A Holts Summit Church Sunday began what it hopes will become an annual fall event – a festival celebrating the church’s German heritage and faith.
The Grace Lutheran Church hosted its first GraceFest, inviting church members and the public to enjoy authentic German food, music and singing, and games. The film “Martin Luther” was also screened at the event, which is about the 16th century Catholic priest who attempted to reform the Catholic Church and ended up initiating Protestant Reformation.
Sunday’s event announced, “We will celebrate our Reformation heritage of grace alone through faith alone in Christ alone!
GraceFest stems from a family tradition held by church members Cole and Mary Oxley.
Over the past decade, they have hosted an annual event with family members showcasing old German family recipes. The group would wear tights, play Octoberfest music and sing karaoke. Sometimes they mixed things up with different themes, ranging from whiskey night to Missouri night – a night featuring all the foods made in Missouri.
“We just said, ‘Why not make it a church thing,’” said Cole Oxley, sporting his own lederhosen. “Not many people realize what German cuisine is or have an appreciation for the culture. There is a lot of rich history, especially in Lutheran culture, which comes from Germany, and it’s not so bad. . The Gutenberg Press, that’s the reason we can read the Bible in English and other languages, it’s thanks to Germany. “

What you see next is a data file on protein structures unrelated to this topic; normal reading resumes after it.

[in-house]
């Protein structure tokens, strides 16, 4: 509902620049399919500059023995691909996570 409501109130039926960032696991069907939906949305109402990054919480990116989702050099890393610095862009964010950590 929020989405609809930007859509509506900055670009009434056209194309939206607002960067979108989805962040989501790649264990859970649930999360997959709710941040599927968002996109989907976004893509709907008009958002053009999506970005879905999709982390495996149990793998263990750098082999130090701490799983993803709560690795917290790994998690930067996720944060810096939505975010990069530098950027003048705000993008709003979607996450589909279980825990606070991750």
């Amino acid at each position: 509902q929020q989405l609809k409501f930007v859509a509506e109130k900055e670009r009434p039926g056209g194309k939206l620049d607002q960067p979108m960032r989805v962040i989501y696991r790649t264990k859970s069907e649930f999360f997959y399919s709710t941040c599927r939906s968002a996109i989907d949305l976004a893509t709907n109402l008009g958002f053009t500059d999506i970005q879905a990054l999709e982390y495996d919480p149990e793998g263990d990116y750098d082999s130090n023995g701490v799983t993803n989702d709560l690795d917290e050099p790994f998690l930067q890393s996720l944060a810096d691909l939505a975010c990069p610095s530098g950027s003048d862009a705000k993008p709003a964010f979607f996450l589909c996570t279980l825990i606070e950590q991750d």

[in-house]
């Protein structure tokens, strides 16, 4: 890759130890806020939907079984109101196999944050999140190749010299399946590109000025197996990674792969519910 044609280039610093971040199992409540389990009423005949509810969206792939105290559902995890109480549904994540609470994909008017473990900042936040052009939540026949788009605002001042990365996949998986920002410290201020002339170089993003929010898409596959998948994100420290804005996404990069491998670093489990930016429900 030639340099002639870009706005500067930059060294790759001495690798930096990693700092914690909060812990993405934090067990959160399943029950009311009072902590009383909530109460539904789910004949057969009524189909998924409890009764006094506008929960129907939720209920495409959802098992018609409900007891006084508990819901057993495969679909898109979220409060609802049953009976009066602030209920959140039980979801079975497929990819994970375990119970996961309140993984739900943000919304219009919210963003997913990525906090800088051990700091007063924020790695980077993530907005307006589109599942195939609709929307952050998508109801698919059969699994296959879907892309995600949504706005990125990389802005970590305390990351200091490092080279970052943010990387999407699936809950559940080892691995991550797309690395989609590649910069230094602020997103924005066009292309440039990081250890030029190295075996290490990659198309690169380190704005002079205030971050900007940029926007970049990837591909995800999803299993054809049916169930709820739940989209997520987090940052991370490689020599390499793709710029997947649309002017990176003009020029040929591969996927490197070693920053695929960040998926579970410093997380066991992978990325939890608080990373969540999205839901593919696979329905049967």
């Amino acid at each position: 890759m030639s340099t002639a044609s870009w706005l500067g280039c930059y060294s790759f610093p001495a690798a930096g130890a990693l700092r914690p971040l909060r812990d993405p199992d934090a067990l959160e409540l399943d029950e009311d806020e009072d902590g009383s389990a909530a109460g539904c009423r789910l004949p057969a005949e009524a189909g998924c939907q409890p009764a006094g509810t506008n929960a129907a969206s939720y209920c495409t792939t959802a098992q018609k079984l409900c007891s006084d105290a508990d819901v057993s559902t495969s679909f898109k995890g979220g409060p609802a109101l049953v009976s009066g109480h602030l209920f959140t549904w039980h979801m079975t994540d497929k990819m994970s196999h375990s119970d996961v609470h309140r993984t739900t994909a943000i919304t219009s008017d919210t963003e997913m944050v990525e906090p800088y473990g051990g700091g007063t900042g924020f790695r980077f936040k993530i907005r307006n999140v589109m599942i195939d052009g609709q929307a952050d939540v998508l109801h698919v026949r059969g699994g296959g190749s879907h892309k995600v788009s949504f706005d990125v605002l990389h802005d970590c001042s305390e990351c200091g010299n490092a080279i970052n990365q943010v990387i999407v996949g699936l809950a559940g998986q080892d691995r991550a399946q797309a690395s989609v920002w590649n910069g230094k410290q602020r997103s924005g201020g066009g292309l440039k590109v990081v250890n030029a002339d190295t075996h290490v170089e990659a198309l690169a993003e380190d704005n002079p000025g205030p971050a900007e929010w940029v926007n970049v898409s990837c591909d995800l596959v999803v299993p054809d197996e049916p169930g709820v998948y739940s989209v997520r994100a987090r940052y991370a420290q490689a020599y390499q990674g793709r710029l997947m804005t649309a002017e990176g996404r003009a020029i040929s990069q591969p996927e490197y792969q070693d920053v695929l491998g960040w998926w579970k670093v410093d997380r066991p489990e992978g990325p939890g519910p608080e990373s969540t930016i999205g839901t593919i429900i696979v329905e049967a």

Sunday food included cutlets, bratwurst sausage, sptzle, sweet red cabbage, sauerkraut, pretzels, two German potato soups, apple strudel, black forest cake and lep cookies. They also had hot dogs and macaroni and cheese for the kids.
“I just want to keep the family traditions alive,” Cole Oxley said. “If you lose your culture you sort of lose your identity and they just die. Being proud of who you are and where your family is from is part of our American heritage. And part of the reason we have it. left Europe and came to The United States is for our religious freedom. “
Oxley did a lot of the cooking. Siggi Ming, who was born and raised in Germany, made pork sptzle and cutlet.
Ming moved to the United States in 1989 and has just moved to Holts Summit from North Carolina. They dated Grace Lutheran.
“I think it’s great,” she said of the event. “I’m proud to be American. But it’s a beautiful (event). It brings people together.”
Next year Cole Oxley said he hopes to expand the event. Among other things, he would like to present a sketch based on Luther.